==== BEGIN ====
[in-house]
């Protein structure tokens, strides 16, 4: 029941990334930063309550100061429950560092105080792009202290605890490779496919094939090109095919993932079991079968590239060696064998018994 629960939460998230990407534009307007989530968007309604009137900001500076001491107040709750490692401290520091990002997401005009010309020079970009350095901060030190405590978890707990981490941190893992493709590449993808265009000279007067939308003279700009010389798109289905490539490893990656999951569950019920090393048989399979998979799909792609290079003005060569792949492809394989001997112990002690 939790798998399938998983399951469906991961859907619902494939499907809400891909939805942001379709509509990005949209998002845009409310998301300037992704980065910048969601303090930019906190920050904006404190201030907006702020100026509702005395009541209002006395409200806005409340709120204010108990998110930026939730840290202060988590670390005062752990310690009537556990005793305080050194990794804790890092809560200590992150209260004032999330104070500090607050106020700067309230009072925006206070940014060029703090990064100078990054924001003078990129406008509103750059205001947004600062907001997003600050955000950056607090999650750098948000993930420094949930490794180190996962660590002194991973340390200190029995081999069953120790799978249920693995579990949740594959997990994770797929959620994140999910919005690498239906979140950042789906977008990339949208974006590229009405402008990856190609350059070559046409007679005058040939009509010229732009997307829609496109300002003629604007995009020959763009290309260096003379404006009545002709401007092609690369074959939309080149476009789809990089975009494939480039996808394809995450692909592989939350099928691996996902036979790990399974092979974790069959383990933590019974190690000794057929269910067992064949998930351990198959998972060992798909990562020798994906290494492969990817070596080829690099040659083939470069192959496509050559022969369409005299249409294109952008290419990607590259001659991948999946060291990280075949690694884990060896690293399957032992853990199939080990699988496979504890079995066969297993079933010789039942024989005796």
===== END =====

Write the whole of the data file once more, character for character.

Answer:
[in-house]
């Protein structure tokens, strides 16, 4: 029941990334930063309550100061429950560092105080792009202290605890490779496919094939090109095919993932079991079968590239060696064998018994 629960939460998230990407534009307007989530968007309604009137900001500076001491107040709750490692401290520091990002997401005009010309020079970009350095901060030190405590978890707990981490941190893992493709590449993808265009000279007067939308003279700009010389798109289905490539490893990656999951569950019920090393048989399979998979799909792609290079003005060569792949492809394989001997112990002690 939790798998399938998983399951469906991961859907619902494939499907809400891909939805942001379709509509990005949209998002845009409310998301300037992704980065910048969601303090930019906190920050904006404190201030907006702020100026509702005395009541209002006395409200806005409340709120204010108990998110930026939730840290202060988590670390005062752990310690009537556990005793305080050194990794804790890092809560200590992150209260004032999330104070500090607050106020700067309230009072925006206070940014060029703090990064100078990054924001003078990129406008509103750059205001947004600062907001997003600050955000950056607090999650750098948000993930420094949930490794180190996962660590002194991973340390200190029995081999069953120790799978249920693995579990949740594959997990994770797929959620994140999910919005690498239906979140950042789906977008990339949208974006590229009405402008990856190609350059070559046409007679005058040939009509010229732009997307829609496109300002003629604007995009020959763009290309260096003379404006009545002709401007092609690369074959939309080149476009789809990089975009494939480039996808394809995450692909592989939350099928691996996902036979790990399974092979974790069959383990933590019974190690000794057929269910067992064949998930351990198959998972060992798909990562020798994906290494492969990817070596080829690099040659083939470069192959496509050559022969369409005299249409294109952008290419990607590259001659991948999946060291990280075949690694884990060896690293399957032992853990199939080990699988496979504890079995066969297993079933010789039942024989005796």